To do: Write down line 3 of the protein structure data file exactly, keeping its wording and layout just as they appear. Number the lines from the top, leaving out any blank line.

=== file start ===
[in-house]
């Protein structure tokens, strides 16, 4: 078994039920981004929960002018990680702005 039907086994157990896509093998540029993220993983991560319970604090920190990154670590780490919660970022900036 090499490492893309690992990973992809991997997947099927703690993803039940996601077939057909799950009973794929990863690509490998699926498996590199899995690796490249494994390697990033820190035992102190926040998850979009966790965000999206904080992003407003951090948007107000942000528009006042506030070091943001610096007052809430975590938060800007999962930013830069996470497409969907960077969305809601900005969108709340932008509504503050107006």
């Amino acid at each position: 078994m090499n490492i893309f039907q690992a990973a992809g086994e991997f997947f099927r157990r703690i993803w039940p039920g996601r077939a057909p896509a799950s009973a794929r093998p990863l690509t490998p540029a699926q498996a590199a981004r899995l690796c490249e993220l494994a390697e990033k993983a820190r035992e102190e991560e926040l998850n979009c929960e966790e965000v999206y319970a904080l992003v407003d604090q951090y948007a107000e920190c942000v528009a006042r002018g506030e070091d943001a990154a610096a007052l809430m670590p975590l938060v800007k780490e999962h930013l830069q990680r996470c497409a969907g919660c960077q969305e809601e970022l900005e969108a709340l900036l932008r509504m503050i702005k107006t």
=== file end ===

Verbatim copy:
């Amino acid at each position: 078994m090499n490492i893309f039907q690992a990973a992809g086994e991997f997947f099927r157990r703690i993803w039940p039920g996601r077939a057909p896509a799950s009973a794929r093998p990863l690509t490998p540029a699926q498996a590199a981004r899995l690796c490249e993220l494994a390697e990033k993983a820190r035992e102190e991560e926040l998850n979009c929960e966790e965000v999206y319970a904080l992003v407003d604090q951090y948007a107000e920190c942000v528009a006042r002018g506030e070091d943001a990154a610096a007052l809430m670590p975590l938060v800007k780490e999962h930013l830069q990680r996470c497409a969907g919660c960077q969305e809601e970022l900005e969108a709340l900036l932008r509504m503050i702005k107006t």